Pain and stabilizer vs mover muscles

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Here is a story I hear ALL the time. “I have a back problem. I stopped my exercise program and my back pain went away. But every time I begin my exercise program again, within days, or sometimes a week, my pain comes back and I have to quit again. I’m so frustrated because I’m out of shape and gaining weight, and I don’t know what to do about it.” After I assess them, I frequently tell them I think I can help them. There is a very good reason this happens, and there is definitely something you can do about it to get back on track.

We essentially have two muscle systems in the body – the muscles that move us (movers ), which are the muscles we tend to exercise in the gym, and the muscles that hold our joints (stabilizers), maintaining proper axis of rotation during movement at the joint. These muscle systems are quite different in how they work.

Mover muscles

  • tend to be larger
  • tend to be further away from the joint (closer to the outside of the body)
  • greater leverage
  • can exert higher forces
  • they move bones (body parts like arms, legs, the trunk, the head etc.)
  • Act more like the gas pedal – you want to move, they move you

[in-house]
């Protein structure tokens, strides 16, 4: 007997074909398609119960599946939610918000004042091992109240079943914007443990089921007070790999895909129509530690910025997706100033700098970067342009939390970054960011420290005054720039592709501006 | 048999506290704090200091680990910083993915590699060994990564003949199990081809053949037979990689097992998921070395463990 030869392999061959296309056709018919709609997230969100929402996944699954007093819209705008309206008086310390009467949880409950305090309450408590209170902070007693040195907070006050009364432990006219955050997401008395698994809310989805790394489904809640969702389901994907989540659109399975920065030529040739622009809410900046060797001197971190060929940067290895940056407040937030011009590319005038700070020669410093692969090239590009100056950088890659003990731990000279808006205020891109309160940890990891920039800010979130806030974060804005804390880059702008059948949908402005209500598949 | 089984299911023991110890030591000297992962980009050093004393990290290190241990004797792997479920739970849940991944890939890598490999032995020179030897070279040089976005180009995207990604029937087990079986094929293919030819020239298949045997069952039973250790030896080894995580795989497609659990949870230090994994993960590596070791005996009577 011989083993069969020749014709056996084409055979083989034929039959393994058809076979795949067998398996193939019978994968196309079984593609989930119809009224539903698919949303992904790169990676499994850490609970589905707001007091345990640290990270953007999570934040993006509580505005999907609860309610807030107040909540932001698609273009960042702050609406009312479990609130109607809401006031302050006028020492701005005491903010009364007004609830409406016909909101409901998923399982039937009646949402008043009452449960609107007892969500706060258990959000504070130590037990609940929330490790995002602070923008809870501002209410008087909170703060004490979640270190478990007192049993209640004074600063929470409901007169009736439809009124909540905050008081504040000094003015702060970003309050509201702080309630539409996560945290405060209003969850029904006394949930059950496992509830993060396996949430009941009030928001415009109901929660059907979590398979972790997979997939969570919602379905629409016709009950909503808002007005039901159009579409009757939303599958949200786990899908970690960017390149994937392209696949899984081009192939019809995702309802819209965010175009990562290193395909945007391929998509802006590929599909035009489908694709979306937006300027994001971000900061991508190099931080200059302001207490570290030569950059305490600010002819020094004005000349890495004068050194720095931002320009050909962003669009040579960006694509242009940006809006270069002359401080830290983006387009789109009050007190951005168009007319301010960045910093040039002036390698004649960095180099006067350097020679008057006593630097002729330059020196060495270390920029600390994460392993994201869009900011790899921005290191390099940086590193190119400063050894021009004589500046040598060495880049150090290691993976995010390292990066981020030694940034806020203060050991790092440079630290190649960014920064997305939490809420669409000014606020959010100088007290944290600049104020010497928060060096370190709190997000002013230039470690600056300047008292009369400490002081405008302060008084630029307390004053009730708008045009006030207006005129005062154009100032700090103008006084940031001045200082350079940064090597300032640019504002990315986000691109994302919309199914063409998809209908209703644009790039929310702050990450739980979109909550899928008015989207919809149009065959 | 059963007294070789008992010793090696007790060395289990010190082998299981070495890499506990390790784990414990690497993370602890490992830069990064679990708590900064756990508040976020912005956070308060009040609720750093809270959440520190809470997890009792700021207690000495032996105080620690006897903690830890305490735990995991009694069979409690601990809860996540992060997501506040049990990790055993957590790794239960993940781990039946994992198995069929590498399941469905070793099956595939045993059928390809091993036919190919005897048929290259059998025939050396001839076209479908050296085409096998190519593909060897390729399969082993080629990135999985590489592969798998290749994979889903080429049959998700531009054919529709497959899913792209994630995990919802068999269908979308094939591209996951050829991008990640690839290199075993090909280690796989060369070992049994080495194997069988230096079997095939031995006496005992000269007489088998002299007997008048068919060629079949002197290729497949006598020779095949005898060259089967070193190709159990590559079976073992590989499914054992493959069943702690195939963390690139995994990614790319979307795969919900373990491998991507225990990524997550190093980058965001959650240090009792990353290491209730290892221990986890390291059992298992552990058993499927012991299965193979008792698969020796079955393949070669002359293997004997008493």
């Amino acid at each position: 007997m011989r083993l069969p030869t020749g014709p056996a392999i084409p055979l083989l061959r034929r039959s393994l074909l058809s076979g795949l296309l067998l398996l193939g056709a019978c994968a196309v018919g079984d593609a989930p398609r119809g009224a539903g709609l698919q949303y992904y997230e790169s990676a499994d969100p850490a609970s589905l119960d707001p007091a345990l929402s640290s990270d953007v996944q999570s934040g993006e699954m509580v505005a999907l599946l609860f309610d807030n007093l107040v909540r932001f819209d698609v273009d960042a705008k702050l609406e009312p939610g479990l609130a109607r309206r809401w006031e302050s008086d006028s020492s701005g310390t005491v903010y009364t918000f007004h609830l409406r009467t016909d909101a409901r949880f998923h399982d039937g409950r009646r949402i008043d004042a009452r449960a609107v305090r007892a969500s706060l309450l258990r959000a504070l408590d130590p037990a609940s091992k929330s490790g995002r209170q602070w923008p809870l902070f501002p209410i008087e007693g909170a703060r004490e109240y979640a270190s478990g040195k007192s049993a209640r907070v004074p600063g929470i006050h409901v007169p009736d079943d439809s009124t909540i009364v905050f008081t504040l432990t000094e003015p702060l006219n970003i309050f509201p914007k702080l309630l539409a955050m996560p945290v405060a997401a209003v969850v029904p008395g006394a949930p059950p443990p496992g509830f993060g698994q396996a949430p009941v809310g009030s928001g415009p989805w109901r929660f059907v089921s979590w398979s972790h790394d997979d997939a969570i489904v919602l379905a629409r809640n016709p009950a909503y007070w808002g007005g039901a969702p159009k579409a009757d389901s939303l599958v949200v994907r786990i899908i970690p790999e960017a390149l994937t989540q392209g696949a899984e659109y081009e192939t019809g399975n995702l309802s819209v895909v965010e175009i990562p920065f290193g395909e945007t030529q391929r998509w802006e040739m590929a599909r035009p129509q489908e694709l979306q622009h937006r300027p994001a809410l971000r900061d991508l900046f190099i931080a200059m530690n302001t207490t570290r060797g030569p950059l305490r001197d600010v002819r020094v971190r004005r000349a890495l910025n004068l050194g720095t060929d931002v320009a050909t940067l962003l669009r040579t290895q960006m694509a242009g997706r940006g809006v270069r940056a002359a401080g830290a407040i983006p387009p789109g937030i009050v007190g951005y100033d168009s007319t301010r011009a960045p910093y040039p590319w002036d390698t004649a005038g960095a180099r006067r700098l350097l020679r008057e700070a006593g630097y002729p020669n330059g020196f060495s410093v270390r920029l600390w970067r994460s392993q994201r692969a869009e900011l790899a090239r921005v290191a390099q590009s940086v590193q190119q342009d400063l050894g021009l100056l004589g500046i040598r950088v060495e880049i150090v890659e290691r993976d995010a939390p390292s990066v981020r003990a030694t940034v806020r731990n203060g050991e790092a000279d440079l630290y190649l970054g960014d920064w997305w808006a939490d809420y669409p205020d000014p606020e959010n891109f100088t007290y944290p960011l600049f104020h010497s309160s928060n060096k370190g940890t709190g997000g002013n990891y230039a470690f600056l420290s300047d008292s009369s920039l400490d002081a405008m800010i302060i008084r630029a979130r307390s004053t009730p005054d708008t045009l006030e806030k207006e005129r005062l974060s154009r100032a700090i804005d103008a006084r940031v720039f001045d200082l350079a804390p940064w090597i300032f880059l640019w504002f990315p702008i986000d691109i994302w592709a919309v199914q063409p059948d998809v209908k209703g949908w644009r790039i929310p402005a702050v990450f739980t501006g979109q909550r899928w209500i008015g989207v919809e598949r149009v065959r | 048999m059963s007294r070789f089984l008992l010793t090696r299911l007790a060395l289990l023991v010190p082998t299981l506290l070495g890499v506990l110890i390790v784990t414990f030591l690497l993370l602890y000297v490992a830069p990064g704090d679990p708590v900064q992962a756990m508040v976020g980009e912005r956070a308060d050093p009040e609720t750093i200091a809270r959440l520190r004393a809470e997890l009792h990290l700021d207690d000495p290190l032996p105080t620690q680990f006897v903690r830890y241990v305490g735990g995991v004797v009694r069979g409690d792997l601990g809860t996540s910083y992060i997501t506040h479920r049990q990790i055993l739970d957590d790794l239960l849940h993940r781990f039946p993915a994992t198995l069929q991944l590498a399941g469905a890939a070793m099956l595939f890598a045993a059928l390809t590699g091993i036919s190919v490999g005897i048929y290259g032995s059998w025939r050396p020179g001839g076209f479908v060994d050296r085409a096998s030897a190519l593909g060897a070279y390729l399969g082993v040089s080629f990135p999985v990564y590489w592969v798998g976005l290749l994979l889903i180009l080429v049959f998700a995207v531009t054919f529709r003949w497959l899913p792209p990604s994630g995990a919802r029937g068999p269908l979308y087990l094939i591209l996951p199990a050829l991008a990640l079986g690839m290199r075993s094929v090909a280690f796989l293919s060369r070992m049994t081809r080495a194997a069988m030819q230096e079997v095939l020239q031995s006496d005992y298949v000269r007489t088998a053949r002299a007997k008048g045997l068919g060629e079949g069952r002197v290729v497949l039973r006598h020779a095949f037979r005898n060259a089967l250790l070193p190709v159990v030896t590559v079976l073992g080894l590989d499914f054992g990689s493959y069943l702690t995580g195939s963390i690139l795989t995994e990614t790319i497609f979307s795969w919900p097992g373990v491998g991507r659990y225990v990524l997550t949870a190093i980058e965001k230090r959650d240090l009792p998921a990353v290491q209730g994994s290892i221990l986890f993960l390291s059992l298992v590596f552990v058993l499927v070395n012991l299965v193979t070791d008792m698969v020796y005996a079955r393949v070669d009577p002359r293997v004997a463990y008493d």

• they turn on when we need them, and turn off when we don't.
  • turn on quickly (more fast twitch fibres)

Stabilizer muscles

  • tend to be quite small
  • very close to the joint so they are in an ideal position to be able to
    stabilize a joint
  • very little leverage
  • smaller forces (just enough to do the job)
  • they control the joint motion
  • act more like brakes to prevent excessive joint movement, rather than
    actually move bones
  • they anticipate movement, so they turn on before we move
  • tend to stay on at low levels most of the time
  • turn on slowly (slow twitch fibres)
  • Pain may result when there is an imbalance in the stabilizer function
    around a particular joint, resulting in the resting bone position being
    altered, or the bone movement pattern at the joint being dysfunctional

An easy example to understand is the rotator cuff of the shoulder. The job of those small muscles is not to rotate the arm, but rather to hold the arm bone (humerus) into the socket, and make sure your humerus is maintaining the proper axis of rotation in the socket while your larger muscles throw that ball.